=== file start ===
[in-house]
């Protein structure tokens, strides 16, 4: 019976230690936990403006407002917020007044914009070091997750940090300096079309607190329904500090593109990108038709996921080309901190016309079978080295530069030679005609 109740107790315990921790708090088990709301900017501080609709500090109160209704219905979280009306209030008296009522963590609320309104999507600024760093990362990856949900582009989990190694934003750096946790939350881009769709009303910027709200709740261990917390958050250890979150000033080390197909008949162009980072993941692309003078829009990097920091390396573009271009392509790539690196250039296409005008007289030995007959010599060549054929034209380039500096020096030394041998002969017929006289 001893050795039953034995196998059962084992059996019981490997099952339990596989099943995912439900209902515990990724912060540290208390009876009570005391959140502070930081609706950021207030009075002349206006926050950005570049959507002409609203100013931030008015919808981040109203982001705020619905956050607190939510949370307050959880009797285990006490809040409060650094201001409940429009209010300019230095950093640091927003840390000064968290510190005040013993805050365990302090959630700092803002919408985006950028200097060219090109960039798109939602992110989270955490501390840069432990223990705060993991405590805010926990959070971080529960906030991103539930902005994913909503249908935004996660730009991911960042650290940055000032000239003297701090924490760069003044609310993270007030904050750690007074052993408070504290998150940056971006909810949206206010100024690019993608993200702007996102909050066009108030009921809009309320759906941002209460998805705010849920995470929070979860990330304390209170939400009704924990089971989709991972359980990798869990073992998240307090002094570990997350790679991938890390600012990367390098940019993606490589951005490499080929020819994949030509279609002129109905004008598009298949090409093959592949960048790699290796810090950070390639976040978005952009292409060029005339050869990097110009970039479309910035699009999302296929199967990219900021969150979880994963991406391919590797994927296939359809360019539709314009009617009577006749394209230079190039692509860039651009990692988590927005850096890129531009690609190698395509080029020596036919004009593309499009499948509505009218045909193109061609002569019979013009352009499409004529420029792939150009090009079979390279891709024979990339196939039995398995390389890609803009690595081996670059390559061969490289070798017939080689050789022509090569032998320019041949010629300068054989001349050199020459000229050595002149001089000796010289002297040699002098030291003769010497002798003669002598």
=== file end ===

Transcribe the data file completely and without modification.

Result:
[in-house]
């Protein structure tokens, strides 16, 4: 019976230690936990403006407002917020007044914009070091997750940090300096079309607190329904500090593109990108038709996921080309901190016309079978080295530069030679005609 109740107790315990921790708090088990709301900017501080609709500090109160209704219905979280009306209030008296009522963590609320309104999507600024760093990362990856949900582009989990190694934003750096946790939350881009769709009303910027709200709740261990917390958050250890979150000033080390197909008949162009980072993941692309003078829009990097920091390396573009271009392509790539690196250039296409005008007289030995007959010599060549054929034209380039500096020096030394041998002969017929006289 001893050795039953034995196998059962084992059996019981490997099952339990596989099943995912439900209902515990990724912060540290208390009876009570005391959140502070930081609706950021207030009075002349206006926050950005570049959507002409609203100013931030008015919808981040109203982001705020619905956050607190939510949370307050959880009797285990006490809040409060650094201001409940429009209010300019230095950093640091927003840390000064968290510190005040013993805050365990302090959630700092803002919408985006950028200097060219090109960039798109939602992110989270955490501390840069432990223990705060993991405590805010926990959070971080529960906030991103539930902005994913909503249908935004996660730009991911960042650290940055000032000239003297701090924490760069003044609310993270007030904050750690007074052993408070504290998150940056971006909810949206206010100024690019993608993200702007996102909050066009108030009921809009309320759906941002209460998805705010849920995470929070979860990330304390209170939400009704924990089971989709991972359980990798869990073992998240307090002094570990997350790679991938890390600012990367390098940019993606490589951005490499080929020819994949030509279609002129109905004008598009298949090409093959592949960048790699290796810090950070390639976040978005952009292409060029005339050869990097110009970039479309910035699009999302296929199967990219900021969150979880994963991406391919590797994927296939359809360019539709314009009617009577006749394209230079190039692509860039651009990692988590927005850096890129531009690609190698395509080029020596036919004009593309499009499948509505009218045909193109061609002569019979013009352009499409004529420029792939150009090009079979390279891709024979990339196939039995398995390389890609803009690595081996670059390559061969490289070798017939080689050789022509090569032998320019041949010629300068054989001349050199020459000229050595002149001089000796010289002297040699002098030291003769010497002798003669002598």